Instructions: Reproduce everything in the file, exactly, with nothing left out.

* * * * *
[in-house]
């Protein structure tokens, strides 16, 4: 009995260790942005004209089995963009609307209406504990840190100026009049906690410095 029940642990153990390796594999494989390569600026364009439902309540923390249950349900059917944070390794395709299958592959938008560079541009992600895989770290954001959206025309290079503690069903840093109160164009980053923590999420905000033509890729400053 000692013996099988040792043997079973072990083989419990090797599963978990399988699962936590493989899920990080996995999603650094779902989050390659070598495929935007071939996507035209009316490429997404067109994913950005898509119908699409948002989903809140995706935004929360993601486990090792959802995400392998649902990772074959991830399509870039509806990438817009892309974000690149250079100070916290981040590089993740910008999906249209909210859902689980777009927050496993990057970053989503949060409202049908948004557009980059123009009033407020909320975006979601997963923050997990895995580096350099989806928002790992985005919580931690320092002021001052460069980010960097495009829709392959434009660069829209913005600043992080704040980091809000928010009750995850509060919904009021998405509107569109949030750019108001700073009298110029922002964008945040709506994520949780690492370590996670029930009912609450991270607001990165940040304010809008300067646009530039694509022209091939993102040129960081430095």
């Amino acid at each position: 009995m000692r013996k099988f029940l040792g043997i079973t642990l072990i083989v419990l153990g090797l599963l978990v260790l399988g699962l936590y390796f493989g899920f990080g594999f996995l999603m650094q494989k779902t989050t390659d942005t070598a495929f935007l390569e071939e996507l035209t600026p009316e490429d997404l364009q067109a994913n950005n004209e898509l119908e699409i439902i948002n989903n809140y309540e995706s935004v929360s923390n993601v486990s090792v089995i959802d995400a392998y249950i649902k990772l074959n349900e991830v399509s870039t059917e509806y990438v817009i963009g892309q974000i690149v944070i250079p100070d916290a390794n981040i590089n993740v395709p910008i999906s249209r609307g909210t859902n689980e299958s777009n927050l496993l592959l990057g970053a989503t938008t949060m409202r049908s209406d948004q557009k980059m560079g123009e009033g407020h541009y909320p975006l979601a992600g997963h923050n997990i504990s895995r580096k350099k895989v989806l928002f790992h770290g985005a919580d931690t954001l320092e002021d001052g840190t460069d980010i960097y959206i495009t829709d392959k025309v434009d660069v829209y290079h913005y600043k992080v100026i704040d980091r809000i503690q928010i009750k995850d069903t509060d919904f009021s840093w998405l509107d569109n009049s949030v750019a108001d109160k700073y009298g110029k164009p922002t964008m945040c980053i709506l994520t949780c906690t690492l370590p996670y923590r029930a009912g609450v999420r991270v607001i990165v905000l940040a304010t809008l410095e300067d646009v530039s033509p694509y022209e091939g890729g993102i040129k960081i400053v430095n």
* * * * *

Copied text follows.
[in-house]
């Protein structure tokens, strides 16, 4: 009995260790942005004209089995963009609307209406504990840190100026009049906690410095 029940642990153990390796594999494989390569600026364009439902309540923390249950349900059917944070390794395709299958592959938008560079541009992600895989770290954001959206025309290079503690069903840093109160164009980053923590999420905000033509890729400053 000692013996099988040792043997079973072990083989419990090797599963978990399988699962936590493989899920990080996995999603650094779902989050390659070598495929935007071939996507035209009316490429997404067109994913950005898509119908699409948002989903809140995706935004929360993601486990090792959802995400392998649902990772074959991830399509870039509806990438817009892309974000690149250079100070916290981040590089993740910008999906249209909210859902689980777009927050496993990057970053989503949060409202049908948004557009980059123009009033407020909320975006979601997963923050997990895995580096350099989806928002790992985005919580931690320092002021001052460069980010960097495009829709392959434009660069829209913005600043992080704040980091809000928010009750995850509060919904009021998405509107569109949030750019108001700073009298110029922002964008945040709506994520949780690492370590996670029930009912609450991270607001990165940040304010809008300067646009530039694509022209091939993102040129960081430095």
């Amino acid at each position: 009995m000692r013996k099988f029940l040792g043997i079973t642990l072990i083989v419990l153990g090797l599963l978990v260790l399988g699962l936590y390796f493989g899920f990080g594999f996995l999603m650094q494989k779902t989050t390659d942005t070598a495929f935007l390569e071939e996507l035209t600026p009316e490429d997404l364009q067109a994913n950005n004209e898509l119908e699409i439902i948002n989903n809140y309540e995706s935004v929360s923390n993601v486990s090792v089995i959802d995400a392998y249950i649902k990772l074959n349900e991830v399509s870039t059917e509806y990438v817009i963009g892309q974000i690149v944070i250079p100070d916290a390794n981040i590089n993740v395709p910008i999906s249209r609307g909210t859902n689980e299958s777009n927050l496993l592959l990057g970053a989503t938008t949060m409202r049908s209406d948004q557009k980059m560079g123009e009033g407020h541009y909320p975006l979601a992600g997963h923050n997990i504990s895995r580096k350099k895989v989806l928002f790992h770290g985005a919580d931690t954001l320092e002021d001052g840190t460069d980010i960097y959206i495009t829709d392959k025309v434009d660069v829209y290079h913005y600043k992080v100026i704040d980091r809000i503690q928010i009750k995850d069903t509060d919904f009021s840093w998405l509107d569109n009049s949030v750019a108001d109160k700073y009298g110029k164009p922002t964008m945040c980053i709506l994520t949780c906690t690492l370590p996670y923590r029930a009912g609450v999420r991270v607001i990165v905000l940040a304010t809008l410095e300067d646009v530039s033509p694509y022209e091939g890729g993102i040129k960081i400053v430095n």